I am from Cleveland. Recent sports media events have increased the relevance of this fact from Ă˘â‚¬Ĺ“negligibleĂ˘â‚¬Âť to Ă˘â‚¬Ĺ“immensely personal.Ă˘â‚¬Âť The impact of Lebron JamesĂ˘â‚¬â„˘ decision to leave the Cleveland Cavaliers has devastated my home town. But, to understand this and its implications for our work here in Hubli, you must first understand what it means to be from Cleveland.
Cleveland, OH is the junkyard dog of cities. ItĂ˘â‚¬â„˘s been deemed Ă˘â‚¬Ĺ“The Mistake By the Lake.Ă˘â‚¬Âť It experiences roughly 300 cloudy days per year. Depression and obesity rates are unquestionably high. The cityĂ˘â‚¬â„˘s economic peak was in the 1930s (saw it on a PBS special), and it has subsequently suffered from sprawl and hosted serious racial unrest. It was the first city to enter default since the Depression. Even the mighty Cuyahoga River, dumping ground for the cityĂ˘â‚¬â„˘s industrial giants, famously caught fire in 1969. But, with a ragged tenacity, the people of Cleveland have hung on to an eerie sense of optimism about the city they call home. Although Cleveland has been plagued by a history of economic, media, and sports mishaps (read: The Drive), it was united by a single hope in 2003. That hope was 18-year-old Lebron James, first round draft pick for the Cleveland Cavaliers. IĂ˘â‚¬â„˘ll spare you the details, but over the past seven years, he has become a symbol for the the city, brought the Cavs to four playoff appearances, one NBA Finals appearance, and brought some much-needed respect back to the city.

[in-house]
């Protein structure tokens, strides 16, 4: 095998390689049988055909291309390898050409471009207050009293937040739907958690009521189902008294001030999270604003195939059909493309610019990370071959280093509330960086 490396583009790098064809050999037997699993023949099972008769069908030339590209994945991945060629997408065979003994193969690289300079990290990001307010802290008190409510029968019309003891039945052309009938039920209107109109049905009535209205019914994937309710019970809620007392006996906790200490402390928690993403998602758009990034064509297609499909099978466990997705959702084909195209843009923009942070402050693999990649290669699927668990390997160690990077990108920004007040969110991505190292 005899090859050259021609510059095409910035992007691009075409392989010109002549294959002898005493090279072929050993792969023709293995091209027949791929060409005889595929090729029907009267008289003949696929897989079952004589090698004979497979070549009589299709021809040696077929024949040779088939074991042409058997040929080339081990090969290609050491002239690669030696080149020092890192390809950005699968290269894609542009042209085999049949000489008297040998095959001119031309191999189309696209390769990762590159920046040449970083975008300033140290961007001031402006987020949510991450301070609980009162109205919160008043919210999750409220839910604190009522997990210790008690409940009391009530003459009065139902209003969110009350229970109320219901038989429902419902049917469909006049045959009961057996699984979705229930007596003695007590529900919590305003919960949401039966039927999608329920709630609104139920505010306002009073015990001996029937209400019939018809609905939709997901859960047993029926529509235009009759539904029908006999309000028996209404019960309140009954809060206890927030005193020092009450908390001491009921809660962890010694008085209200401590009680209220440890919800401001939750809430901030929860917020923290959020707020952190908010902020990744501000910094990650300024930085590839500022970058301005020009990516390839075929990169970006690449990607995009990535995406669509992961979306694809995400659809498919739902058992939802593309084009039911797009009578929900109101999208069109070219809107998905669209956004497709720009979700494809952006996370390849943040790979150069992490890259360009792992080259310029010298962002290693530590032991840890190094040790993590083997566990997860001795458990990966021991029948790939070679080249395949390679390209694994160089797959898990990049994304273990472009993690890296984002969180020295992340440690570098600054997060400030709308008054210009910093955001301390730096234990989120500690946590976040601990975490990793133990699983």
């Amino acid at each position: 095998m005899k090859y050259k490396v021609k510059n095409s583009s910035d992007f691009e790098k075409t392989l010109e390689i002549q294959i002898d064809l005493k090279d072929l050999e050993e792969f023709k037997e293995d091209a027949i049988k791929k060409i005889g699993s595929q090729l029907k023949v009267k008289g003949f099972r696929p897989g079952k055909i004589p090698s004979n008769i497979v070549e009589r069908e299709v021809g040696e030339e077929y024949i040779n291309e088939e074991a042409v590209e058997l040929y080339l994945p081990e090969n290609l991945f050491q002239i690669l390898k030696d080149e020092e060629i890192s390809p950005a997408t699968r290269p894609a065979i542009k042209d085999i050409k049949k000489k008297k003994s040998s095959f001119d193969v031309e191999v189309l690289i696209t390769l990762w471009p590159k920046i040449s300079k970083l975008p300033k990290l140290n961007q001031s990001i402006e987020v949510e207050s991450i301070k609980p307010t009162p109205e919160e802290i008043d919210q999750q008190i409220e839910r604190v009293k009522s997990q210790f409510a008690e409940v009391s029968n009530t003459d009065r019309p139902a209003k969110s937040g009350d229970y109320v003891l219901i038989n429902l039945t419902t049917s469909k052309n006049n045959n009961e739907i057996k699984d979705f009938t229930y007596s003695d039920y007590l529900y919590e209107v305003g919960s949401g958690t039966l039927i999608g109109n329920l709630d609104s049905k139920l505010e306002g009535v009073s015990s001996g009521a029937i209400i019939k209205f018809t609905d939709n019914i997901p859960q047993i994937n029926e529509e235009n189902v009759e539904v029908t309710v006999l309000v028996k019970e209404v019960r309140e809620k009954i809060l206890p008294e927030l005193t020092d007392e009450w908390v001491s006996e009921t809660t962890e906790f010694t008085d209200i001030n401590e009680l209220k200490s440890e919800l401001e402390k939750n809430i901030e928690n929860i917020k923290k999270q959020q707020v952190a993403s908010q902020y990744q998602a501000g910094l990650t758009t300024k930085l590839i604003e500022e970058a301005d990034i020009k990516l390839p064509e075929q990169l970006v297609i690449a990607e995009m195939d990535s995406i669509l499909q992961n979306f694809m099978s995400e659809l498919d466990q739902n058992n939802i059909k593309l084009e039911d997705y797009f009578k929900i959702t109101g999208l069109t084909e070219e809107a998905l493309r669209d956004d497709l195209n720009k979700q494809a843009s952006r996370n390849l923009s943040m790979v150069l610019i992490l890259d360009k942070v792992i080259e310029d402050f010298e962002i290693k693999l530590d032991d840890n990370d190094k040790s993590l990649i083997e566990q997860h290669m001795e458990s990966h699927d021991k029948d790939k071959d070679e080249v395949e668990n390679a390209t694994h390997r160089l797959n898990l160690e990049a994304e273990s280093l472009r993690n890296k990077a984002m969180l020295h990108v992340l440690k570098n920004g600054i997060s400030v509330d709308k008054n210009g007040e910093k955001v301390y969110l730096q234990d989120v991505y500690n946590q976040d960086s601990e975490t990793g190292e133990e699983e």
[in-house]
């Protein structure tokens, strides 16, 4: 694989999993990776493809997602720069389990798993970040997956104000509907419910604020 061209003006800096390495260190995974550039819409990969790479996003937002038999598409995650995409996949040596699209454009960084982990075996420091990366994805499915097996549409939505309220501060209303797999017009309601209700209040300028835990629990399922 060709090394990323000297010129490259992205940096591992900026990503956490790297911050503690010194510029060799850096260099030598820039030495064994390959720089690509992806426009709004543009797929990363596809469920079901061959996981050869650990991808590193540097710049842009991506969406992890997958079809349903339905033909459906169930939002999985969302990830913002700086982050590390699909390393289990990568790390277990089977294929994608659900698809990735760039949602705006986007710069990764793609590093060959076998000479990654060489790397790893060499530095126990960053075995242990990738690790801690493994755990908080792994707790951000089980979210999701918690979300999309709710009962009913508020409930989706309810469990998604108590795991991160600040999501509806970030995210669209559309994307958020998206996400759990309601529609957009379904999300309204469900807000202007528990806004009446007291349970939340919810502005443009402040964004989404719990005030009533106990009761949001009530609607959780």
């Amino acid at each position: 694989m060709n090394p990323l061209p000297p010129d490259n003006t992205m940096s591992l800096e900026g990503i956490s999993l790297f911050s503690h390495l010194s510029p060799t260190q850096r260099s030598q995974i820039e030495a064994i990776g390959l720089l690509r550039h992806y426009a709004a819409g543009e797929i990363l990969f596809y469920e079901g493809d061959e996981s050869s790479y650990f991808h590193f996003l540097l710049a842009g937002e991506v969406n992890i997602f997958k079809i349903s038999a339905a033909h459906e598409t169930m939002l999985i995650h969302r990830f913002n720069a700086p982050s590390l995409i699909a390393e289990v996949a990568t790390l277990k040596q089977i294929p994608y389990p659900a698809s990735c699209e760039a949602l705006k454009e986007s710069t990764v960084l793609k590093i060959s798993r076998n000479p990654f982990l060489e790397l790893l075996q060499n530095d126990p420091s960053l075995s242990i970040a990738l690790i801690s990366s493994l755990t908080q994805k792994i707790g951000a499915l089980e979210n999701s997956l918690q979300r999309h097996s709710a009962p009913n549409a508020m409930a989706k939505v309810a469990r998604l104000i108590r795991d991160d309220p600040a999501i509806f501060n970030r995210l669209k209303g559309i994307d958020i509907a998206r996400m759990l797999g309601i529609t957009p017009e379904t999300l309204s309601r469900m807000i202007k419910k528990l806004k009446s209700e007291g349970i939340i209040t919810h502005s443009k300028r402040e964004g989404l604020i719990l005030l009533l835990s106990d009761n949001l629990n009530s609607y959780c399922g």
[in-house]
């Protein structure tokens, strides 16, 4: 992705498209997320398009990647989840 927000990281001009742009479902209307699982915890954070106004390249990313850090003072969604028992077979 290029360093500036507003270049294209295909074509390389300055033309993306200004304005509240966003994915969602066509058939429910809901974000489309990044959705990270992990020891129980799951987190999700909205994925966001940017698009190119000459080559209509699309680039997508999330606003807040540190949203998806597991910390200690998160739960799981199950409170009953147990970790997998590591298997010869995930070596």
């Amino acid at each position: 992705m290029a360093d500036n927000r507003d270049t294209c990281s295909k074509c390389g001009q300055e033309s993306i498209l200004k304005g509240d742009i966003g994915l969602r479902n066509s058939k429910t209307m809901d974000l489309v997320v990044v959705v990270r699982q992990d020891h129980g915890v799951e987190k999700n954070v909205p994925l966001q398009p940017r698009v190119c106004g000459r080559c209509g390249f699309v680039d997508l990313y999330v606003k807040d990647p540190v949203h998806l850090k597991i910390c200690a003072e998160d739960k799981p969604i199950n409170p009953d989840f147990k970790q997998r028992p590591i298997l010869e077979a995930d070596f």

Most Clevelanders felt the stinging pain of rejection and anger at LebronĂ˘â‚¬â„˘s decision to play for the Miami Heat and the arrogance of his media spectacle. How could he turn on his own city? Where was the sense of legacy, of class and team play (see: the Jordan years). Where was the passion for a team victory over individual career advancement? Granted, he is now much more likely to get a ring with Wade and Bosh…but I firmly believe that not all victories are created equal.
My point is this: Disappointment comes in all forms; the strength of a team, of a community, lies in its ability to cope with change, manage expectations, and appropriately assess its long-term goals. And, while itĂ˘â‚¬â„˘s much easier to put individual interests ahead of team objectives, true success is measured through overall impact. An ideal victory is a situation in which the outcome is greater than the sum of its parts. This doesnĂ˘â‚¬â„˘t happen easily or quickly.
As a team, we have met with a host of unexpected and at times, unfortunate events. From the beginning, we have had to revise our focus. We expanded from initially documenting the DFĂ˘â‚¬â„˘s InnovatorĂ˘â‚¬â„˘s Challenges and are now investigating the most deeply-rooted challenges in each of the FoundationĂ˘â‚¬â„˘s program areas. This has meant broadening the scope of our interviews and documentaries… long story short, more work for us. When it came time to actually begin our work, we encountered a healthy amount of red tape to navigate before obtaining our recording materials. We have also had to deal with a lag in our timeline for meeting and working with our web developers. We even lost a teammate for a week due to illness (thankfully, heĂ˘â‚¬â„˘s made a full recovery). So, how do we continue to recover from these setbacks? We stay calm, we revise our strategy, we communicate. We cut back on our expectations from others and focus on the work that sits in front of us. We remind ourselves that our team goals come first.
Malleability allows a team, a city, to move forward. Like Cleveland, we have to regroup, adapt, and remember that no success comes without some setbacks. We have to balance long-term outcomes with short-term decisions. WeĂ˘â‚¬â„˘ll get there… we just have to stay positive, make smart decisions, and maintain that dawg-pound tenacity that defines us.